To evaluate whether residential psychiatric care is medically necessary, BCBS conducts a utilization review applying "utilization review criteria" based on medical technology assessment criteria and medical necessity guidelines. AR at 82 (emphasis omitted). During this review, BCBS's "Behavioral Health Physician Psychologist Review Unit" uses the initial review InterQual Criteria ("InterQual Criteria"). See, e.g., AR at 400. The InterQual Criteria "is a nationally-recognized criteria set which is used to assess the level of care required by each individual." Id . The InterQual Criteria provides initial review guidelines that the physician reviewers use to determine whether the patient qualifies for admission to a treatment facility and the need for different levels of inpatient treatment. AR at 438-444.

When BCBS denies a claim, the Plan provides a grievance process which allows members to request a review of the decision. AR at 88. The Plan provides that once BCBS receives the request, it "will research the case in detail" and notify the member "in writing of the decision or the outcome of the review." AR at 89. When reviewing a grievance, BCBS will look at factors including "all of the provisions of [the] health plan" and "the policies and procedures that support [the] health plan." AR at 88. Under the Plan, "[a]ll grievances are reviewed by professionals" who did not participate in BCBS's prior decisions regarding the member's coverage. AR at 89. If after BCBS's internal formal grievance process is completed the member is denied coverage because it is determined the service was not medically necessary, the member has a right to external review by a review agency under contract with the Office of Patient Protection of the Massachusetts Department of Public Health, but such external review is not required under the Plan. AR at 91-92.

B. Miles's Mental Health History

Miles's mental health issues are long-standing. AR at 403. At the age of three, Miles's behavior was unpredictable, "[h]e was aggressive toward his younger brother, clingy, fearful, and highly irritable." Id . Two months after enrollment in preschool, his teacher requested a psychiatric evaluation of Miles. Id . Miles was subsequently evaluated by Dr. Kohlenberg at Children's Hospital, who recommended a behavioral chart. Id . At age four, Miles was evaluated by the Millis school system "and was put on a home program sensory diet to try to reduce his anxiety with other children and his difficulty transitioning and relating to the other children." AR at 404. This program had limited success. Id . After being nearly expelled from another preschool for "random aggression toward other children" and for biting the school director, Miles was evaluated by Mary Bamford, an occupational therapist, and enrolled in occupational therapy services at Exeter Hospital for "sensory integration disorder." Id . Miles received these services until the age of seven, but "continued to have anxiety, low mood, impulsivity, and behavioral dysfunctions." Id.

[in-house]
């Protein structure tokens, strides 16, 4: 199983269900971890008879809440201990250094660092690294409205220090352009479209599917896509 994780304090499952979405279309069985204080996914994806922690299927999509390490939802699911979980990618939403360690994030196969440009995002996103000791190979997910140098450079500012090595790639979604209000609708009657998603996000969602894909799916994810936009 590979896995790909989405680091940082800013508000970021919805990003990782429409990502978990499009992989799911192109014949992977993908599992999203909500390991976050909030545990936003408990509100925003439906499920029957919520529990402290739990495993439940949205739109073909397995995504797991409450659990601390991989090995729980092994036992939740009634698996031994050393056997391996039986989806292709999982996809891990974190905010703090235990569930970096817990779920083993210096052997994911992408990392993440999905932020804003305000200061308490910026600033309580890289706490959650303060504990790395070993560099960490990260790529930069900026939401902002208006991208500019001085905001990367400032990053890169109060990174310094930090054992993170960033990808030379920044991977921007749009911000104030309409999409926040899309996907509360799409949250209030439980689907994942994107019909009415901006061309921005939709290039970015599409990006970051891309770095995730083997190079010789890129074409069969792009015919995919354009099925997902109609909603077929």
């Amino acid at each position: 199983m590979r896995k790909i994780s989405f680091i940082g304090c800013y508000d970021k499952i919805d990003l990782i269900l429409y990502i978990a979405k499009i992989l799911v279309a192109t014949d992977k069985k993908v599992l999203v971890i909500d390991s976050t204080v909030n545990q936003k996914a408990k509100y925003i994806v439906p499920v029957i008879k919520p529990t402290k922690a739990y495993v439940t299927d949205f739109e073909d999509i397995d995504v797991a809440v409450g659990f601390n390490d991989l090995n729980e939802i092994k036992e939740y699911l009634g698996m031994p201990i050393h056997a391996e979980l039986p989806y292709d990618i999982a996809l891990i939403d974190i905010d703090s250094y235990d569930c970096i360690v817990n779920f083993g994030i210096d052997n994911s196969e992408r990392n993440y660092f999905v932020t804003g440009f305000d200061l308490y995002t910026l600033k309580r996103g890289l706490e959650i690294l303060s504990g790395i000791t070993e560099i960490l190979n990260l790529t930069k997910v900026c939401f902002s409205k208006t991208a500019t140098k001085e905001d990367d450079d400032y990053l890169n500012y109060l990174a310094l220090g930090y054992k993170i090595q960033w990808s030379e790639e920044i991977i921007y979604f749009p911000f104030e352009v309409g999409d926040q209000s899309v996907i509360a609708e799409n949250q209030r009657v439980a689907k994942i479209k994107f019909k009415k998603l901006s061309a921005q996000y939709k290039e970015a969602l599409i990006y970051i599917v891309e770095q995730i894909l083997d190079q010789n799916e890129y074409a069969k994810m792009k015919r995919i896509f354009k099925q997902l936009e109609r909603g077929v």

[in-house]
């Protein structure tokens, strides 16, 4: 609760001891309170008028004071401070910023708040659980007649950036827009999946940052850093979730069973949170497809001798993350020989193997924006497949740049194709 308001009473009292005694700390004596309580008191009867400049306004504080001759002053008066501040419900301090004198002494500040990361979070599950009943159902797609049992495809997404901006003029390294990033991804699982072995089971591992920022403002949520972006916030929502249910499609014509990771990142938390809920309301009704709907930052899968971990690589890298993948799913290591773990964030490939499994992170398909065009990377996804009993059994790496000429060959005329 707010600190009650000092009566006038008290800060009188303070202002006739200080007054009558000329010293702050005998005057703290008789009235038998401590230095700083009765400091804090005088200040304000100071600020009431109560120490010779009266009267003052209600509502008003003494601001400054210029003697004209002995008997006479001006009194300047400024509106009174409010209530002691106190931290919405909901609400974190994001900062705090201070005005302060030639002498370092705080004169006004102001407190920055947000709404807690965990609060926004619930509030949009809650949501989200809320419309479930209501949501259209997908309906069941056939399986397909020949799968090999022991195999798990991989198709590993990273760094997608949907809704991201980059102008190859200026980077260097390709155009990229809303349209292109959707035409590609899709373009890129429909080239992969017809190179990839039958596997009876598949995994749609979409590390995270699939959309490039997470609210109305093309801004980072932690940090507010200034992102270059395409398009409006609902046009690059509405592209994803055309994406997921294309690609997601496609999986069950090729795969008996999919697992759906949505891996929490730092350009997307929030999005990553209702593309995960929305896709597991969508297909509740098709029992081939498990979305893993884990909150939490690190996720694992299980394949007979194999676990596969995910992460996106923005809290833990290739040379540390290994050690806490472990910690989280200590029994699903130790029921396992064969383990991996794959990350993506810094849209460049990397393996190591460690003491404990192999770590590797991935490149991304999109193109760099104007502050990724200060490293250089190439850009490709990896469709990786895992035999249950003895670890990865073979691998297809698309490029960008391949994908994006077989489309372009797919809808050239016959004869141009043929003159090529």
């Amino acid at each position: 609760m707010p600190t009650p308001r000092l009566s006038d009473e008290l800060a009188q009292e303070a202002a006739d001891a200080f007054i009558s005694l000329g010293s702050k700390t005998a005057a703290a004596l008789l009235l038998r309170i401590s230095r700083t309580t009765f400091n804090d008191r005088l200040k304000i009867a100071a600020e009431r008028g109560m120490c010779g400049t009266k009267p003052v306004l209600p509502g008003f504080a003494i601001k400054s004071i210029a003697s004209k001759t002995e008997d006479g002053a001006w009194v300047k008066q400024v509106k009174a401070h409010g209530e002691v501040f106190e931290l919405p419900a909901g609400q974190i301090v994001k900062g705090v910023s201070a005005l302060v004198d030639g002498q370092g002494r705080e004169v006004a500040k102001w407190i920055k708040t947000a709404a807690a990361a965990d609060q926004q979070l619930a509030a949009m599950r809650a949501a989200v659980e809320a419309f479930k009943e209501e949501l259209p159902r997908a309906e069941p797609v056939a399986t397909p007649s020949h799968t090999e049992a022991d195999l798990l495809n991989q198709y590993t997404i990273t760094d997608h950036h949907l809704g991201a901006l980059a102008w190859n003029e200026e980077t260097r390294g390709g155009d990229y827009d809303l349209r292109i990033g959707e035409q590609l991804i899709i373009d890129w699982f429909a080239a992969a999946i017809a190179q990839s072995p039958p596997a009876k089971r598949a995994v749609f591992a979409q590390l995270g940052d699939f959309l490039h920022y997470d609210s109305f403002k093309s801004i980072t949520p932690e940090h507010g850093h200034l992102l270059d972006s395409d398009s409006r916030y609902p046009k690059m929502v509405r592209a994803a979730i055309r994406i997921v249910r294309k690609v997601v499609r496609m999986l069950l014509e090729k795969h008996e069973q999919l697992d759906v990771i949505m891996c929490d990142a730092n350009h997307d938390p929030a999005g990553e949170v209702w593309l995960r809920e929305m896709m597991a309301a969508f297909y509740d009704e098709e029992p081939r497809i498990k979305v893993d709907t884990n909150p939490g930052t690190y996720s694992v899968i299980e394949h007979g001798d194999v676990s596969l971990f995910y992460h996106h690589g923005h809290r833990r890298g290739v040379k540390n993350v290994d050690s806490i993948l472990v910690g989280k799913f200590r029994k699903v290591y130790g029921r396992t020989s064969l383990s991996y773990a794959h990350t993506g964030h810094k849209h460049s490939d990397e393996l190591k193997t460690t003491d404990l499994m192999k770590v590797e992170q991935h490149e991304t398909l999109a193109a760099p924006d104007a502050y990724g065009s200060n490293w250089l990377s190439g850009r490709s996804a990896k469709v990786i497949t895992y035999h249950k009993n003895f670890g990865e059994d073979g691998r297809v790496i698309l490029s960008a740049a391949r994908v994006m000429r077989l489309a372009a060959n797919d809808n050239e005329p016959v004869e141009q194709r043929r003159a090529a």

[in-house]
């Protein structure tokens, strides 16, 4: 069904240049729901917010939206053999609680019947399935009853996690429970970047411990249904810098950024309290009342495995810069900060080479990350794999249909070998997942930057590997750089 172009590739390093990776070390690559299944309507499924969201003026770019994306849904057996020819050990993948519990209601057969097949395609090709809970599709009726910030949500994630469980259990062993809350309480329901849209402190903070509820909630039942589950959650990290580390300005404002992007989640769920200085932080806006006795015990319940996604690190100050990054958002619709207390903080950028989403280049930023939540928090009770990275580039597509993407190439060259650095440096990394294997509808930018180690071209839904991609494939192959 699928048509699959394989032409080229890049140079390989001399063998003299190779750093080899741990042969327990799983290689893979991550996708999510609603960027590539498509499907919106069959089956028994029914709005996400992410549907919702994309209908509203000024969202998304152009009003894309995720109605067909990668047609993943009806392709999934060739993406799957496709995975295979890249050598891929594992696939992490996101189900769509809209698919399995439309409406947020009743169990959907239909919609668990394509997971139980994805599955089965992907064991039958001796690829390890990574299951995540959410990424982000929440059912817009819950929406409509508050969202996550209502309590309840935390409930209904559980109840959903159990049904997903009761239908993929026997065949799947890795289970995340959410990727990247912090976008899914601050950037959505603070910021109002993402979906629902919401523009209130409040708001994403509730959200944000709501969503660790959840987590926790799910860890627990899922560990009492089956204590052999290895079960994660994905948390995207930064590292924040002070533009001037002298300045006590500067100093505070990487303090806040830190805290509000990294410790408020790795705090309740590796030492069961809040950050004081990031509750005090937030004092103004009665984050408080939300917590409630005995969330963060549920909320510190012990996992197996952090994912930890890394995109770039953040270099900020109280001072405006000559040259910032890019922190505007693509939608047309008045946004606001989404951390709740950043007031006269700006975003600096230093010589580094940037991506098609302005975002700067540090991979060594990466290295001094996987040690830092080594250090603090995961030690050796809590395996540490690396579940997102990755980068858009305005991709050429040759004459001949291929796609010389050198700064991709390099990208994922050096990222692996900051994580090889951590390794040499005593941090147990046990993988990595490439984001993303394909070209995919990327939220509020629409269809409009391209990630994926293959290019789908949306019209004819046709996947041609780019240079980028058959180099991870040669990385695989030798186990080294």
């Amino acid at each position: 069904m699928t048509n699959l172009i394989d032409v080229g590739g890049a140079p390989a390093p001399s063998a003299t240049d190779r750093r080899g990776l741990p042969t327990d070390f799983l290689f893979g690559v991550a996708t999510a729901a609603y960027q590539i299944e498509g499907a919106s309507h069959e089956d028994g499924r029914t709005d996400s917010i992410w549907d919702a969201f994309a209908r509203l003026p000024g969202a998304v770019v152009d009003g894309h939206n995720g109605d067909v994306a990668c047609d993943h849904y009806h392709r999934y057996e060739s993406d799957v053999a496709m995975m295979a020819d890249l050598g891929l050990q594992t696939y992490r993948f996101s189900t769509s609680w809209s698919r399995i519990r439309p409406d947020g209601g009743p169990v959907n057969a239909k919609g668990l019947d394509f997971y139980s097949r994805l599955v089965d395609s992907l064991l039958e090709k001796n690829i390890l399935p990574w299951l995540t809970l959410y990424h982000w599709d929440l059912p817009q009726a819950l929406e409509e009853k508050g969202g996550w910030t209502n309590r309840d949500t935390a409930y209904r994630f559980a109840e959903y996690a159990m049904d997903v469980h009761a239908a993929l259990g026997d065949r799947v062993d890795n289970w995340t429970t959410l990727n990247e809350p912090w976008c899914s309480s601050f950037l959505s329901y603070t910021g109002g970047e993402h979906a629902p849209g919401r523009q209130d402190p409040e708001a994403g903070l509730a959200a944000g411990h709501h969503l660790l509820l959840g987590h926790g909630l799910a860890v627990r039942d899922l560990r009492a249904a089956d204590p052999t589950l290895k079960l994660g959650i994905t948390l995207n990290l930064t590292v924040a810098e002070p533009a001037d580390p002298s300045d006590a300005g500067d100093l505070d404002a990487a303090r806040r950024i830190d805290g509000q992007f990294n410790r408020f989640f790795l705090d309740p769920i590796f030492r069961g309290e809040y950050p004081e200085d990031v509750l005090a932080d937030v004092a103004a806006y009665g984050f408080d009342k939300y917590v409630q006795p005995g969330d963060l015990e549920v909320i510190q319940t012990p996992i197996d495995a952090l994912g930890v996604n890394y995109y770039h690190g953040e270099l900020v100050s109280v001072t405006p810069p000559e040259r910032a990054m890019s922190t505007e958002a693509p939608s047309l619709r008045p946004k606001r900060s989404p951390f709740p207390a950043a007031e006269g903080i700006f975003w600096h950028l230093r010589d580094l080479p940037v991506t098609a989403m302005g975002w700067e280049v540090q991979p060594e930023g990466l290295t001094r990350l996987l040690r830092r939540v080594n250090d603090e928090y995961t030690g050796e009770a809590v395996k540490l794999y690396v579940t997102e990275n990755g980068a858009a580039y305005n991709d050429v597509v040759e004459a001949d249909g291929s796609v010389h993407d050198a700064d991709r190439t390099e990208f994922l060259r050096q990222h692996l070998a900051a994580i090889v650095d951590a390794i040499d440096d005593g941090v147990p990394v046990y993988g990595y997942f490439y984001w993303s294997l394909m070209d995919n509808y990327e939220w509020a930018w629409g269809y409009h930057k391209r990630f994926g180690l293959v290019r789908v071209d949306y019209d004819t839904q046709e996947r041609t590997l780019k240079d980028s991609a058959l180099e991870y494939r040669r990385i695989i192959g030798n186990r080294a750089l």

During this period, Miles received a neuropsychological evaluation with Dr. Martha Colette, who noted Miles's "high level of anxiety." AR at 405. Miles was also evaluated by the Center for Learning and Attention Deficit Disorders and was determined not to have attention deficit disorder, but a "difficult emotional temperament." Id . Miles was also seen by two psychiatrists around this time, Dr. Gear and Dr. Burger. Id . Dr. Gear prescribed the antidepressant celexa, which was effective for two weeks but ultimately "agitated" Miles. Id . Dr. Burger indicated that "biopolar disorder may be [Miles's] diagnosis." Id.

At age seven, Miles was accepted into the Massachusetts General Hospital Study on Pediatric Bipolar Disorder where he was prescribed the "atypical antipsychotics" zyprexa and risperdal. Id . Risperdal helped to regulate Miles's mood and aggression; however, Miles ultimately had to leave the study because his medical recommendation was to increase his risperdal dose above the study's protocol. Id . By third grade, however, Miles's medication became less effective, and Miles's doctor, Dr. Vance at Seacoast Mental Health Center ("SMHC"), added a prescription for abilify. Id . In fifth grade, a prescription for an antidepressant was also added. Id . In March 2009, at the age of thirteen, Miles's aggression increased, and Dr. Gelsomini at SMHC prescribed two new medications, geodon and depakote, but Miles suffered from side effects from the geodon and could not handle the blood draws required for depakote. AR 405-406.

In 2010, Miles was in weekly mental health therapy with Scott Brown at SMHC and saw Anita Freeman, a psychiatric prescribing nurse, who also prescribed depakote. AR at 406. Miles also sought treatment at the Health and Education Services Crisis Center in Haverhill, Massachusetts. Id . The Health and Education Services Crisis Center indicated that "Asperger's [disorder] should be considered as a diagnosis" and "recommended an intensive outpatient program." Id . On August 1, 2010, at age fifteen, Miles began attending Direction Behavioral Health IOP, but his aggression continued. Id . Miles was staying in bed all day, made inappropriate sexual comments and in September of 2010 was arrested for punching his mother. Id . Miles admitted that he had not been taking his depakote. Id . In October ...